Givenchy: Johnny Rotten meets the Virgin Queen
Clare Waight Keller must now be couture’s most potent image maker. Her latest collection inspired by the image of a bird caught inside a giant chateau was a tough poetic statement that confirmed her as a couturier of skill and importance.
Her title for the collection? "Noblesse Radicale," seen on a mood board that encompassed pierced posh punks; '70s Italian furniture; Johnny Rotten in tartan; medieval unicorns and oil paintings of Queen Elizabeth I.
Waight Keller presented the show with aplomb Tuesday night inside the soaring exhibition space of the museum of decorative arts within the Louvre: adding 25-meter-high curtains and giant dangling lights. The musical selections, like the clothes, were moody from Alexandre Desplat’s original soundtrack from The Tree of Life, to Philip Glass’s histrionic Dance VIII at the finale.
Half the looks suggested feathers and the more ruffled the better: zigzag emu's for an opening pencil skirt; a chicken’s coop-worth of crushed feathers for a flamenco dress; or a fantastic mannish coat – split vertically with swan’s plumage on one side; black raven on the other.
Her cast had a crazed-lady feel about them – enhanced by the Keith of Prodigy twisty, spiky hairdos; or massive broken wing hair extensions.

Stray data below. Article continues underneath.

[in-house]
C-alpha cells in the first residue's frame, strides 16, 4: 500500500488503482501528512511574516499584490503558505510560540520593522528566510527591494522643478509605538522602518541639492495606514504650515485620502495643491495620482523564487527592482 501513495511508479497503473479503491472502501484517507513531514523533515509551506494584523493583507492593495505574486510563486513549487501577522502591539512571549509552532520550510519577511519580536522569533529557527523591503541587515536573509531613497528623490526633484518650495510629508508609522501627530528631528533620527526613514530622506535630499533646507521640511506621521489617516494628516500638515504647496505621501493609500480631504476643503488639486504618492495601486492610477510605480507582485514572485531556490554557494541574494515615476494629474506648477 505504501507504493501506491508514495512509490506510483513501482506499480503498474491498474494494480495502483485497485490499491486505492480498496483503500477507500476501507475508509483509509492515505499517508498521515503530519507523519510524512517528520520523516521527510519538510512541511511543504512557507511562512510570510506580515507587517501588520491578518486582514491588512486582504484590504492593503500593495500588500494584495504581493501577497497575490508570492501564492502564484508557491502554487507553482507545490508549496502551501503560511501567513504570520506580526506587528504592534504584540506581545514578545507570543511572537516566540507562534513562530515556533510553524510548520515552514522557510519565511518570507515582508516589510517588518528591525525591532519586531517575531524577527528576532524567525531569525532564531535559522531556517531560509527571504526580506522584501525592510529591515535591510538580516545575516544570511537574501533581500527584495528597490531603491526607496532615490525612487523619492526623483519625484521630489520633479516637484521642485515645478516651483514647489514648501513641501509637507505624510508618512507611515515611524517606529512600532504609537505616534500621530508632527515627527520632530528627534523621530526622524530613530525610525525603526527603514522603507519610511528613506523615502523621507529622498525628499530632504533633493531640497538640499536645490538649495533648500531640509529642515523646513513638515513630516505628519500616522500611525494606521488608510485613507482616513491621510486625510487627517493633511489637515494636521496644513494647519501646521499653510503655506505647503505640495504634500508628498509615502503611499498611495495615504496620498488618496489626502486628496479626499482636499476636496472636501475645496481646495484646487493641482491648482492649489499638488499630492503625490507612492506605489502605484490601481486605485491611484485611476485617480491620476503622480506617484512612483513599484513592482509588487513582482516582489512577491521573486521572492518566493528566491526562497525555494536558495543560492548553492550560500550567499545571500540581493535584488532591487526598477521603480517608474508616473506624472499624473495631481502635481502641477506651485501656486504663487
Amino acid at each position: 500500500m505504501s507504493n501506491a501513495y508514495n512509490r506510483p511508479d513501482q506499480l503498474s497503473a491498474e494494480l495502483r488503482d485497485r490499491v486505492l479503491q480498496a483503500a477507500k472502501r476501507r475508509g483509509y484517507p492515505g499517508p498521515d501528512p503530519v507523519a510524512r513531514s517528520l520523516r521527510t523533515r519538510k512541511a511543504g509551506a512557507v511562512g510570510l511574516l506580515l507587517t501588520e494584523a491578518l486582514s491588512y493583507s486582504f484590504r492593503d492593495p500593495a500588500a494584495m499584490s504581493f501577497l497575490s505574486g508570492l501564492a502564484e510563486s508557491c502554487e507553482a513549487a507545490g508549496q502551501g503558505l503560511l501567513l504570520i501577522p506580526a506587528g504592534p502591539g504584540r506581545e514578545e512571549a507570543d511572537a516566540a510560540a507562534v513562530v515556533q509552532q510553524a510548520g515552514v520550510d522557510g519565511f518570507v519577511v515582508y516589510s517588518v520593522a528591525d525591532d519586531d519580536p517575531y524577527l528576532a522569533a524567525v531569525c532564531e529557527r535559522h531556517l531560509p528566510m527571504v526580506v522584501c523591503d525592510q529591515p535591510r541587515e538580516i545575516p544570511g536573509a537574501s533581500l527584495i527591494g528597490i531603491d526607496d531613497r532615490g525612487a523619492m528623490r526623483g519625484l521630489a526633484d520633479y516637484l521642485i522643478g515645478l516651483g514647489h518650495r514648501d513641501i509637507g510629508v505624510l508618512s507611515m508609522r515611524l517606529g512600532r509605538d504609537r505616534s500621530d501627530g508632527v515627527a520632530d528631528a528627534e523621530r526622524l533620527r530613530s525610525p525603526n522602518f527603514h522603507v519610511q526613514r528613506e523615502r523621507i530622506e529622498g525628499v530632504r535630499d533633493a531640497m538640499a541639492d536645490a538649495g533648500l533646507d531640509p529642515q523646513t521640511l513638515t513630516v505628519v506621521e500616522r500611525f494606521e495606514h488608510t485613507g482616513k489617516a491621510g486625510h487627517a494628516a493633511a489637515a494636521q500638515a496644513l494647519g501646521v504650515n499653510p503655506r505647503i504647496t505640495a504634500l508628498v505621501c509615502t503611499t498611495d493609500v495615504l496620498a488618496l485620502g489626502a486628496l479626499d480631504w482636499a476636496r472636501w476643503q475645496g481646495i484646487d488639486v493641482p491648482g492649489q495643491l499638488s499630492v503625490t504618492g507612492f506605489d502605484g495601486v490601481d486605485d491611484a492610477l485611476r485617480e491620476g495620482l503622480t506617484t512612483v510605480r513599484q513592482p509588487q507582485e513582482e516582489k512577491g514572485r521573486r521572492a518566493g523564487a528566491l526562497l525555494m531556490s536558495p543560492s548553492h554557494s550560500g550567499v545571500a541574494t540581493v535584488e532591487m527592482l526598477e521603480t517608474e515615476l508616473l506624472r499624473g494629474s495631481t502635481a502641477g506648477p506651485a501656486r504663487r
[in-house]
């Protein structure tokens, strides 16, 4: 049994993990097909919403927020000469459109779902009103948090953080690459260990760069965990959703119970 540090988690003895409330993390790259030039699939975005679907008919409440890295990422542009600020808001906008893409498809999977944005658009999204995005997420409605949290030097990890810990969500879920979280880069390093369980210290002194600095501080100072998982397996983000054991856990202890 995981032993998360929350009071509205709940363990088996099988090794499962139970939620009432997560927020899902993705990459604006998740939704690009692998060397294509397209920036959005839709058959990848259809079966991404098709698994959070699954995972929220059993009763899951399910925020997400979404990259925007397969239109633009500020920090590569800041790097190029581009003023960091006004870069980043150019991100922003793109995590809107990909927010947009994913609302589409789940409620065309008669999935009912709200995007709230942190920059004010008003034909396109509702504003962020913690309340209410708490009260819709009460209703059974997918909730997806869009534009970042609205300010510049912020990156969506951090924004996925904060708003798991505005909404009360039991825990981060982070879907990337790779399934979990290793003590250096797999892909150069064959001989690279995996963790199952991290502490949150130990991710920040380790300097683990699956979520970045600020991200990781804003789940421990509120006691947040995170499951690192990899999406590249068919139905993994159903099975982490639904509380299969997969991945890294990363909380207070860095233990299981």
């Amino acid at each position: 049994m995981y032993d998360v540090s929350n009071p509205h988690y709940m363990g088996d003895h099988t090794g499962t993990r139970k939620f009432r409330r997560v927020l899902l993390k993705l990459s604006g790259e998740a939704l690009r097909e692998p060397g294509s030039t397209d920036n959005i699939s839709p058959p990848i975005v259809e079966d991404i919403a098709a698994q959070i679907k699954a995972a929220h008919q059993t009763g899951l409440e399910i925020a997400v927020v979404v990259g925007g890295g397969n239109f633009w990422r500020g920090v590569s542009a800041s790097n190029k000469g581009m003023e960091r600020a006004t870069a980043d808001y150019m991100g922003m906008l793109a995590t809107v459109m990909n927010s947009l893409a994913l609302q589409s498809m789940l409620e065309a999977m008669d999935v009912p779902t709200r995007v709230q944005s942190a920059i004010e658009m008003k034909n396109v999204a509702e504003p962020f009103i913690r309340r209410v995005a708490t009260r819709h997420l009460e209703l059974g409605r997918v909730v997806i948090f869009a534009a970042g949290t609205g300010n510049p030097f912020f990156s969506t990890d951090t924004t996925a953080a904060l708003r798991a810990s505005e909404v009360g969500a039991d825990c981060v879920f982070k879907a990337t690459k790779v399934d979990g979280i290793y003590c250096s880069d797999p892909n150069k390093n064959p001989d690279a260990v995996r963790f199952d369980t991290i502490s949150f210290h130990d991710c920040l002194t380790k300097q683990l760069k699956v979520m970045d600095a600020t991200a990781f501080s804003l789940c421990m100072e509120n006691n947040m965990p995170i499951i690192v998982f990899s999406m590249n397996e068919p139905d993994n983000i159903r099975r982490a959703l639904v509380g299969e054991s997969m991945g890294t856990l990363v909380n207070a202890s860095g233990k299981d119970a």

Add in a divine herringbone and houndstooth primitive wrap dress; and a couple of romantic crushed faille and graphic jacquard ball gowns and the UK designer garnered an impressive ovation at the finale.
In a co-ed show, Waight Keller’s guys were much more polished veteran rockers – in Bryan Ferry white double-breasted tuxedos; poets in paisley ruffled shirts; and a fantastic silver Maharajah jacket that must be worn to pick up a Grammy this winter.
“I wanted anarchist characters coming through with the hair and hats. This idea of a feathery bird that gets trapped in a house, and then finds all these different elements. And for the finale all these jacquards from The Tree of Life, coming from 17th and 18th century Indian textiles. Taking those patterns and weaving them into embroideries,” explained a highly assured Waight Keller.
In a word, a couturier very much in control of her atelier, collections, brand and maison – creating imaginative couture that, surely, would have made Hubert de Givenchy proud.
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